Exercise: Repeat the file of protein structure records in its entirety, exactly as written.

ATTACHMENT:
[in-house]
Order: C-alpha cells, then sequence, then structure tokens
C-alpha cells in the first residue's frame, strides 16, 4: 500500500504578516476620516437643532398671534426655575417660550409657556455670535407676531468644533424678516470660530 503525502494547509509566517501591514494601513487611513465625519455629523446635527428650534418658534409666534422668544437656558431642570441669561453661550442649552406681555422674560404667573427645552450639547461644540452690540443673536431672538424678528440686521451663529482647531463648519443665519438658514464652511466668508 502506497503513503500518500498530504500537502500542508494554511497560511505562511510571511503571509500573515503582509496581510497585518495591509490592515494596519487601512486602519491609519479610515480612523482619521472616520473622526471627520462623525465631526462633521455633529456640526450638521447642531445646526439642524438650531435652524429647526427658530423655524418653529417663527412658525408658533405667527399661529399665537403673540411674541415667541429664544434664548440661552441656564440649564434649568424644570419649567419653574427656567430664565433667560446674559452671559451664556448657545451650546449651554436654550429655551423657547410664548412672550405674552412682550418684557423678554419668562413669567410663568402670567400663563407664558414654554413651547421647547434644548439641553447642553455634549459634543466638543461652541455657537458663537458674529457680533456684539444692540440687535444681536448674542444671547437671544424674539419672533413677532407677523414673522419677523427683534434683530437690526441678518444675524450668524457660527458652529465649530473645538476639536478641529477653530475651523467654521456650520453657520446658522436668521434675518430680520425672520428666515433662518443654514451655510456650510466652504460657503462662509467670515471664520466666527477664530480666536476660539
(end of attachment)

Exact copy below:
[in-house]
Order: C-alpha cells, then sequence, then structure tokens
C-alpha cells in the first residue's frame, strides 16, 4: 500500500504578516476620516437643532398671534426655575417660550409657556455670535407676531468644533424678516470660530 503525502494547509509566517501591514494601513487611513465625519455629523446635527428650534418658534409666534422668544437656558431642570441669561453661550442649552406681555422674560404667573427645552450639547461644540452690540443673536431672538424678528440686521451663529482647531463648519443665519438658514464652511466668508 502506497503513503500518500498530504500537502500542508494554511497560511505562511510571511503571509500573515503582509496581510497585518495591509490592515494596519487601512486602519491609519479610515480612523482619521472616520473622526471627520462623525465631526462633521455633529456640526450638521447642531445646526439642524438650531435652524429647526427658530423655524418653529417663527412658525408658533405667527399661529399665537403673540411674541415667541429664544434664548440661552441656564440649564434649568424644570419649567419653574427656567430664565433667560446674559452671559451664556448657545451650546449651554436654550429655551423657547410664548412672550405674552412682550418684557423678554419668562413669567410663568402670567400663563407664558414654554413651547421647547434644548439641553447642553455634549459634543466638543461652541455657537458663537458674529457680533456684539444692540440687535444681536448674542444671547437671544424674539419672533413677532407677523414673522419677523427683534434683530437690526441678518444675524450668524457660527458652529465649530473645538476639536478641529477653530475651523467654521456650520453657520446658522436668521434675518430680520425672520428666515433662518443654514451655510456650510466652504460657503462662509467670515471664520466666527477664530480666536476660539